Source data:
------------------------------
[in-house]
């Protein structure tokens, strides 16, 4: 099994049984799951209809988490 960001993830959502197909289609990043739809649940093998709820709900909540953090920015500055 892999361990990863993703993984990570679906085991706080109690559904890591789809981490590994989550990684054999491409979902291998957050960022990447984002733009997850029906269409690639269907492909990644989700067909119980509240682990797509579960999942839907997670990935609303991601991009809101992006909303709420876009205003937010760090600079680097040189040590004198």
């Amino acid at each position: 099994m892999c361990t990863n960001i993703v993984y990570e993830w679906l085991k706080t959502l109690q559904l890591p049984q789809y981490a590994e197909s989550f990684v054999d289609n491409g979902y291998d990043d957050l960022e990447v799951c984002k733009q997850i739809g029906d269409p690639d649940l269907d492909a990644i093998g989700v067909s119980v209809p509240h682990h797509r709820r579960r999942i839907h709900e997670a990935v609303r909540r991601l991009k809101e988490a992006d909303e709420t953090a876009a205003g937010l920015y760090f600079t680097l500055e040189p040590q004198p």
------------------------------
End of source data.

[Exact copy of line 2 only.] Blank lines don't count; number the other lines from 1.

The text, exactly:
């Protein structure tokens, strides 16, 4: 099994049984799951209809988490 960001993830959502197909289609990043739809649940093998709820709900909540953090920015500055 892999361990990863993703993984990570679906085991706080109690559904890591789809981490590994989550990684054999491409979902291998957050960022990447984002733009997850029906269409690639269907492909990644989700067909119980509240682990797509579960999942839907997670990935609303991601991009809101992006909303709420876009205003937010760090600079680097040189040590004198």